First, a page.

Varanus komodoensis
Komodo dragon, Ora

Varanus komodoensis  Ouwens 1912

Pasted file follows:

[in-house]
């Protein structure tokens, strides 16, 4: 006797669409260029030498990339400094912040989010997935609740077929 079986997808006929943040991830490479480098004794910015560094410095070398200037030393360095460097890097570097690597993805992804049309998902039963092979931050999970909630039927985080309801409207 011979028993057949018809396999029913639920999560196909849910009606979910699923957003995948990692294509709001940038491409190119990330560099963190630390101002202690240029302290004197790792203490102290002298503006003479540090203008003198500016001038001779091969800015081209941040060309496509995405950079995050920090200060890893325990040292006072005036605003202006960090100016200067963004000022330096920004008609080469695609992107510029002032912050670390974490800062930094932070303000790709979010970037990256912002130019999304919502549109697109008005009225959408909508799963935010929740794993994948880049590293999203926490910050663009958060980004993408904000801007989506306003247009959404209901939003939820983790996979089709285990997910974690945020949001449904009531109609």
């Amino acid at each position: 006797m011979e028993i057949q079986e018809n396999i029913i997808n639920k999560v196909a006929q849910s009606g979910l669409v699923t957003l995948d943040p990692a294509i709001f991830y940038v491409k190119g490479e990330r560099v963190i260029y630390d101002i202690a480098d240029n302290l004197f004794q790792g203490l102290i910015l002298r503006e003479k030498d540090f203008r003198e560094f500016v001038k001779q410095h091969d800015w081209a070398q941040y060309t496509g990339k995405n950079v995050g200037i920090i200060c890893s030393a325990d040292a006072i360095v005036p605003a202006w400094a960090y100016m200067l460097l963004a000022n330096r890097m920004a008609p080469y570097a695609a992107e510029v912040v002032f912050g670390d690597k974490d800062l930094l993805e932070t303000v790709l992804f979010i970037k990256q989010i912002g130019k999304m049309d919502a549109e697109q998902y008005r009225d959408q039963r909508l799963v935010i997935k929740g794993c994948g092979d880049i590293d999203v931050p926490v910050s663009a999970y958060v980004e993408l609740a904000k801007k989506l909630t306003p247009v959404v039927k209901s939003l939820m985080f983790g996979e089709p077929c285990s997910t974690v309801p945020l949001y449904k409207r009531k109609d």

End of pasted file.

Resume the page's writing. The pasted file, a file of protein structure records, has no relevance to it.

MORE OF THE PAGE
The Komodo dragon is the World's most infamous lizard. Not only is it the largest and most aggressive living lizard, but it is also one of the most endangered. Komodo dragons live only in the driest, most remote parts of Indonesia, on the small islands of Komodo Rintja, Gillimontang, Padar and the western tip of Flores. In keeping with the lizards' ancient aspect, their range is ridden with earthquake zones and volcanos. In 1970's the total population of Komodo dragons was thought to be less than 6,000 (Auffenberg 1981). There are suggestions that the poaching of deer has lead to the extinction of the Komodo dragon on Padar (Marcellini 1991).